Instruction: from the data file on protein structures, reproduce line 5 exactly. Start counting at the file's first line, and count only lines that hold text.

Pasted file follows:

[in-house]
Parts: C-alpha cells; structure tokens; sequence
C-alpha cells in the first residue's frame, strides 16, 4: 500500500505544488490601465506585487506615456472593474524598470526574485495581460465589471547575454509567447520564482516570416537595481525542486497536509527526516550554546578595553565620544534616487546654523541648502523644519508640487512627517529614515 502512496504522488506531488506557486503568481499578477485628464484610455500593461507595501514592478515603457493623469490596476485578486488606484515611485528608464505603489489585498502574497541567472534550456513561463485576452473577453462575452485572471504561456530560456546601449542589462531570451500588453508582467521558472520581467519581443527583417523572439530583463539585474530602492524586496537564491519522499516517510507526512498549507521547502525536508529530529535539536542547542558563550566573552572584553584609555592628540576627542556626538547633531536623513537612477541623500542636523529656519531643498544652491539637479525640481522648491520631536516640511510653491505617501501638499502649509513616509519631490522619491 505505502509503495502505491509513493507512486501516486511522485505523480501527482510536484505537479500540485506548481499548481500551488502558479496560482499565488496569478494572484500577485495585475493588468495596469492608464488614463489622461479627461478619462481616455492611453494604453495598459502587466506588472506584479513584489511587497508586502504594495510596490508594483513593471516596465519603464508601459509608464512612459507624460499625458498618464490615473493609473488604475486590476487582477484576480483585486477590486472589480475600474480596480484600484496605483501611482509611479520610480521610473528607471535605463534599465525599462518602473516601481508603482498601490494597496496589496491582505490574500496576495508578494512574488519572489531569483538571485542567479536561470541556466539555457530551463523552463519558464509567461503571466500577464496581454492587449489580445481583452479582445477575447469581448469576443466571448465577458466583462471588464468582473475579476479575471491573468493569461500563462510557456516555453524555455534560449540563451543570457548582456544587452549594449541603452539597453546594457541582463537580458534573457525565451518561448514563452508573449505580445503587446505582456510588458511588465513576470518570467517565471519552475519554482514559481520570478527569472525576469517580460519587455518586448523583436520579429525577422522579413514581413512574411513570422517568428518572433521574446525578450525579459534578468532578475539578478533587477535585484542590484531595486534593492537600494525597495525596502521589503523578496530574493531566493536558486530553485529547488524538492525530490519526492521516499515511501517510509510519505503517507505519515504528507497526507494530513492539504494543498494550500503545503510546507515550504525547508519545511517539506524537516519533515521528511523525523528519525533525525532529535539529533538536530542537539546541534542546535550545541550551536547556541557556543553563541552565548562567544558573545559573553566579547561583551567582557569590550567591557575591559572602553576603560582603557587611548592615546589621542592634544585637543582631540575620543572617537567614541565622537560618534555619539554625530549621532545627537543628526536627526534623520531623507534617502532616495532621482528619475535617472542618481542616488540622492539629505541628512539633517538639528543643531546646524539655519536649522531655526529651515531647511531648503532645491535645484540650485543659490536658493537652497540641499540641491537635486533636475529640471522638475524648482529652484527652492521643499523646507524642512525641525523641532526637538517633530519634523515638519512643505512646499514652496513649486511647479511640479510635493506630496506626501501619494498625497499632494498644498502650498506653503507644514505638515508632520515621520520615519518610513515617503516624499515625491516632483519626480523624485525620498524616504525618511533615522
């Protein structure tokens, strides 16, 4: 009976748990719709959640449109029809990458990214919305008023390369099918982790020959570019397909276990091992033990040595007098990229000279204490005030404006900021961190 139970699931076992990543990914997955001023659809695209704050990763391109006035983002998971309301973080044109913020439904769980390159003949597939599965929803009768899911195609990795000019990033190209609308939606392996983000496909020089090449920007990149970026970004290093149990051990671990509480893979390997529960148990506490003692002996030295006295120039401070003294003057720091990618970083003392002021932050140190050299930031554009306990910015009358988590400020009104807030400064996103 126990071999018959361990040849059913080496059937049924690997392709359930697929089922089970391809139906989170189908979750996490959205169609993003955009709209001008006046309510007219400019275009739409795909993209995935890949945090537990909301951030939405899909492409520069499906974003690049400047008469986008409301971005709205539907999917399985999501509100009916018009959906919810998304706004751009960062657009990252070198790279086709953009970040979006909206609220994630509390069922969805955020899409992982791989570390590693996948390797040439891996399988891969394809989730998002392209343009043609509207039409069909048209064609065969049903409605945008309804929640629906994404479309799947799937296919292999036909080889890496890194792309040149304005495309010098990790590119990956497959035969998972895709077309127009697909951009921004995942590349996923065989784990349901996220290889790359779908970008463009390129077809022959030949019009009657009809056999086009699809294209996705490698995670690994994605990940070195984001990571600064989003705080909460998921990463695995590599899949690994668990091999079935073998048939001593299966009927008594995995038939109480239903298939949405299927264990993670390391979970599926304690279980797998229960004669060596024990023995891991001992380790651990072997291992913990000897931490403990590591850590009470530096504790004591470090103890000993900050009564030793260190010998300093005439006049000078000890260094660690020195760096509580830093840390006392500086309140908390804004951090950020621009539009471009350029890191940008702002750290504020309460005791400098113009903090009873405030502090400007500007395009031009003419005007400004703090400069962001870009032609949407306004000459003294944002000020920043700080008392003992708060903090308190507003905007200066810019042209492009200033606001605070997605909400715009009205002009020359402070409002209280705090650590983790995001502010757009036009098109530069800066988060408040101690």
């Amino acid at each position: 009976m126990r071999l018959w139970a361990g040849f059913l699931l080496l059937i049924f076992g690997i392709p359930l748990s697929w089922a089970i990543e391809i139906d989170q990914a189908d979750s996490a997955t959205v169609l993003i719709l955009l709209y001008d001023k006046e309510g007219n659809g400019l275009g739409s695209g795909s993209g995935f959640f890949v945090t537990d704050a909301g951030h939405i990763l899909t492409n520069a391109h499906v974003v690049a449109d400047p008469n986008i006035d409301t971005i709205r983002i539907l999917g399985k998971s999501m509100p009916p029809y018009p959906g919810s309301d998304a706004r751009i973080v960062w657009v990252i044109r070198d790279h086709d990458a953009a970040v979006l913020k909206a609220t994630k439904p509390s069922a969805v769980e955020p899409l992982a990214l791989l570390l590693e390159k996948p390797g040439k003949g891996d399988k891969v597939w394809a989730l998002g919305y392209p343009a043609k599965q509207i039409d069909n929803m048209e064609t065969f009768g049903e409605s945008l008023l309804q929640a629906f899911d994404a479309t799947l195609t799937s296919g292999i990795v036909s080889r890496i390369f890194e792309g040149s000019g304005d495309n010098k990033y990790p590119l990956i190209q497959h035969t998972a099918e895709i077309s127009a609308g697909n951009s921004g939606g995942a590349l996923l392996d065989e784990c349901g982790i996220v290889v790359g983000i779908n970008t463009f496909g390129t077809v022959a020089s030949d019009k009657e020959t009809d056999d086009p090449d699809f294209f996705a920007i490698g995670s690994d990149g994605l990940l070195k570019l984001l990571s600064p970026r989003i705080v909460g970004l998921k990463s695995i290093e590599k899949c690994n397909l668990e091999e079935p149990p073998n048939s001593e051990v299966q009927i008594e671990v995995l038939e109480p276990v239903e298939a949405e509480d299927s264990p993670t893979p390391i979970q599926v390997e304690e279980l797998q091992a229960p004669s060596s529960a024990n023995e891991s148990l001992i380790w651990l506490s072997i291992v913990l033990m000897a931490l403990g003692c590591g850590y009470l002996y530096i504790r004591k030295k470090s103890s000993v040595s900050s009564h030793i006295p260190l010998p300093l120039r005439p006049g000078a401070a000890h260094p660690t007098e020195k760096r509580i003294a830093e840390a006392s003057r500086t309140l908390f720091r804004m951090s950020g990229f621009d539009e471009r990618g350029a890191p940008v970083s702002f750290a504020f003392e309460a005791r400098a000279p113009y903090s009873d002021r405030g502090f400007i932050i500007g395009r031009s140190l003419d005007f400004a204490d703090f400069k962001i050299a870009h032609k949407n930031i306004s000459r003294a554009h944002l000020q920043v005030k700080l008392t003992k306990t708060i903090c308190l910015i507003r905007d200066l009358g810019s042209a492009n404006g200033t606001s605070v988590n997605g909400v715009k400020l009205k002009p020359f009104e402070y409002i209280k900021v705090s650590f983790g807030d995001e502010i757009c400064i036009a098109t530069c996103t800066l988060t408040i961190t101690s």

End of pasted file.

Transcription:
């Amino acid at each position: 009976m126990r071999l018959w139970a361990g040849f059913l699931l080496l059937i049924f076992g690997i392709p359930l748990s697929w089922a089970i990543e391809i139906d989170q990914a189908d979750s996490a997955t959205v169609l993003i719709l955009l709209y001008d001023k006046e309510g007219n659809g400019l275009g739409s695209g795909s993209g995935f959640f890949v945090t537990d704050a909301g951030h939405i990763l899909t492409n520069a391109h499906v974003v690049a449109d400047p008469n986008i006035d409301t971005i709205r983002i539907l999917g399985k998971s999501m509100p009916p029809y018009p959906g919810s309301d998304a706004r751009i973080v960062w657009v990252i044109r070198d790279h086709d990458a953009a970040v979006l913020k909206a609220t994630k439904p509390s069922a969805v769980e955020p899409l992982a990214l791989l570390l590693e390159k996948p390797g040439k003949g891996d399988k891969v597939w394809a989730l998002g919305y392209p343009a043609k599965q509207i039409d069909n929803m048209e064609t065969f009768g049903e409605s945008l008023l309804q929640a629906f899911d994404a479309t799947l195609t799937s296919g292999i990795v036909s080889r890496i390369f890194e792309g040149s000019g304005d495309n010098k990033y990790p590119l990956i190209q497959h035969t998972a099918e895709i077309s127009a609308g697909n951009s921004g939606g995942a590349l996923l392996d065989e784990c349901g982790i996220v290889v790359g983000i779908n970008t463009f496909g390129t077809v022959a020089s030949d019009k009657e020959t009809d056999d086009p090449d699809f294209f996705a920007i490698g995670s690994d990149g994605l990940l070195k570019l984001l990571s600064p970026r989003i705080v909460g970004l998921k990463s695995i290093e590599k899949c690994n397909l668990e091999e079935p149990p073998n048939s001593e051990v299966q009927i008594e671990v995995l038939e109480p276990v239903e298939a949405e509480d299927s264990p993670t893979p390391i979970q599926v390997e304690e279980l797998q091992a229960p004669s060596s529960a024990n023995e891991s148990l001992i380790w651990l506490s072997i291992v913990l033990m000897a931490l403990g003692c590591g850590y009470l002996y530096i504790r004591k030295k470090s103890s000993v040595s900050s009564h030793i006295p260190l010998p300093l120039r005439p006049g000078a401070a000890h260094p660690t007098e020195k760096r509580i003294a830093e840390a006392s003057r500086t309140l908390f720091r804004m951090s950020g990229f621009d539009e471009r990618g350029a890191p940008v970083s702002f750290a504020f003392e309460a005791r400098a000279p113009y903090s009873d002021r405030g502090f400007i932050i500007g395009r031009s140190l003419d005007f400004a204490d703090f400069k962001i050299a870009h032609k949407n930031i306004s000459r003294a554009h944002l000020q920043v005030k700080l008392t003992k306990t708060i903090c308190l910015i507003r905007d200066l009358g810019s042209a492009n404006g200033t606001s605070v988590n997605g909400v715009k400020l009205k002009p020359f009104e402070y409002i209280k900021v705090s650590f983790g807030d995001e502010i757009c400064i036009a098109t530069c996103t800066l988060t408040i961190t101690s």